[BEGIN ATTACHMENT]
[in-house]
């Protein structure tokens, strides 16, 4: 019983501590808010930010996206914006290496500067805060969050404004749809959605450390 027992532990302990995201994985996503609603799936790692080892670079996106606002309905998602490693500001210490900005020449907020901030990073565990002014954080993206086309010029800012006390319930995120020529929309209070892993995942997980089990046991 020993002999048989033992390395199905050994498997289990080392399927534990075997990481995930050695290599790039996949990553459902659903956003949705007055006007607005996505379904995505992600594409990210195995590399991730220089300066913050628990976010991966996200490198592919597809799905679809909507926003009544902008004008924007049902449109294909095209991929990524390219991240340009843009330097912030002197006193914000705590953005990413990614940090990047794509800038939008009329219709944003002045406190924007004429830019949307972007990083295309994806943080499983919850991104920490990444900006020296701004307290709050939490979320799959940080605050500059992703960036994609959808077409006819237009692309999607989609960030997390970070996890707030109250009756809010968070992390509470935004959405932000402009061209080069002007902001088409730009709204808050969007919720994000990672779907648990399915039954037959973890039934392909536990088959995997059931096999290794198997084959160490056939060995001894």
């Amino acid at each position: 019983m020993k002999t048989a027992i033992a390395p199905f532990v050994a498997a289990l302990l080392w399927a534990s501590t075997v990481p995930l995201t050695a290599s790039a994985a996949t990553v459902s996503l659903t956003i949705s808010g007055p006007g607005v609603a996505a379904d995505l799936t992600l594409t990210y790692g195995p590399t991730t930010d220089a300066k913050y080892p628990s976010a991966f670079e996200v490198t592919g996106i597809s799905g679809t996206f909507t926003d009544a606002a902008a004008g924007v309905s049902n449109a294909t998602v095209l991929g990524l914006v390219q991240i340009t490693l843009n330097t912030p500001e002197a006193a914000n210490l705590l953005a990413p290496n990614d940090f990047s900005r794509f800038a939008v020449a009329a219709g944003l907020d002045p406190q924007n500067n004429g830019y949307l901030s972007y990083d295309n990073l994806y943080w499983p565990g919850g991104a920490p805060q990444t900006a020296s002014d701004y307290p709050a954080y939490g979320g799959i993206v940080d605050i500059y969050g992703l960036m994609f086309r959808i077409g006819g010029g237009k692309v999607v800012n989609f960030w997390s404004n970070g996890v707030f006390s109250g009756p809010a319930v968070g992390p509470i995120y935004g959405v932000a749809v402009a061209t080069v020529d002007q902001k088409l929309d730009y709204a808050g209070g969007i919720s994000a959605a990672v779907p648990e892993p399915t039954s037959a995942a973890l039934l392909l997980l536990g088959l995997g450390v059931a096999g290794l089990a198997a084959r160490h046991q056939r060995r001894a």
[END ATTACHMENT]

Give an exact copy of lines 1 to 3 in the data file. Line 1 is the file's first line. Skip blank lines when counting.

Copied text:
[in-house]
């Protein structure tokens, strides 16, 4: 019983501590808010930010996206914006290496500067805060969050404004749809959605450390 027992532990302990995201994985996503609603799936790692080892670079996106606002309905998602490693500001210490900005020449907020901030990073565990002014954080993206086309010029800012006390319930995120020529929309209070892993995942997980089990046991 020993002999048989033992390395199905050994498997289990080392399927534990075997990481995930050695290599790039996949990553459902659903956003949705007055006007607005996505379904995505992600594409990210195995590399991730220089300066913050628990976010991966996200490198592919597809799905679809909507926003009544902008004008924007049902449109294909095209991929990524390219991240340009843009330097912030002197006193914000705590953005990413990614940090990047794509800038939008009329219709944003002045406190924007004429830019949307972007990083295309994806943080499983919850991104920490990444900006020296701004307290709050939490979320799959940080605050500059992703960036994609959808077409006819237009692309999607989609960030997390970070996890707030109250009756809010968070992390509470935004959405932000402009061209080069002007902001088409730009709204808050969007919720994000990672779907648990399915039954037959973890039934392909536990088959995997059931096999290794198997084959160490056939060995001894």
């Amino acid at each position: 019983m020993k002999t048989a027992i033992a390395p199905f532990v050994a498997a289990l302990l080392w399927a534990s501590t075997v990481p995930l995201t050695a290599s790039a994985a996949t990553v459902s996503l659903t956003i949705s808010g007055p006007g607005v609603a996505a379904d995505l799936t992600l594409t990210y790692g195995p590399t991730t930010d220089a300066k913050y080892p628990s976010a991966f670079e996200v490198t592919g996106i597809s799905g679809t996206f909507t926003d009544a606002a902008a004008g924007v309905s049902n449109a294909t998602v095209l991929g990524l914006v390219q991240i340009t490693l843009n330097t912030p500001e002197a006193a914000n210490l705590l953005a990413p290496n990614d940090f990047s900005r794509f800038a939008v020449a009329a219709g944003l907020d002045p406190q924007n500067n004429g830019y949307l901030s972007y990083d295309n990073l994806y943080w499983p565990g919850g991104a920490p805060q990444t900006a020296s002014d701004y307290p709050a954080y939490g979320g799959i993206v940080d605050i500059y969050g992703l960036m994609f086309r959808i077409g006819g010029g237009k692309v999607v800012n989609f960030w997390s404004n970070g996890v707030f006390s109250g009756p809010a319930v968070g992390p509470i995120y935004g959405v932000a749809v402009a061209t080069v020529d002007q902001k088409l929309d730009y709204a808050g209070g969007i919720s994000a959605a990672v779907p648990e892993p399915t039954s037959a995942a973890l039934l392909l997980l536990g088959l995997g450390v059931a096999g290794l089990a198997a084959r160490h046991q056939r060995r001894a």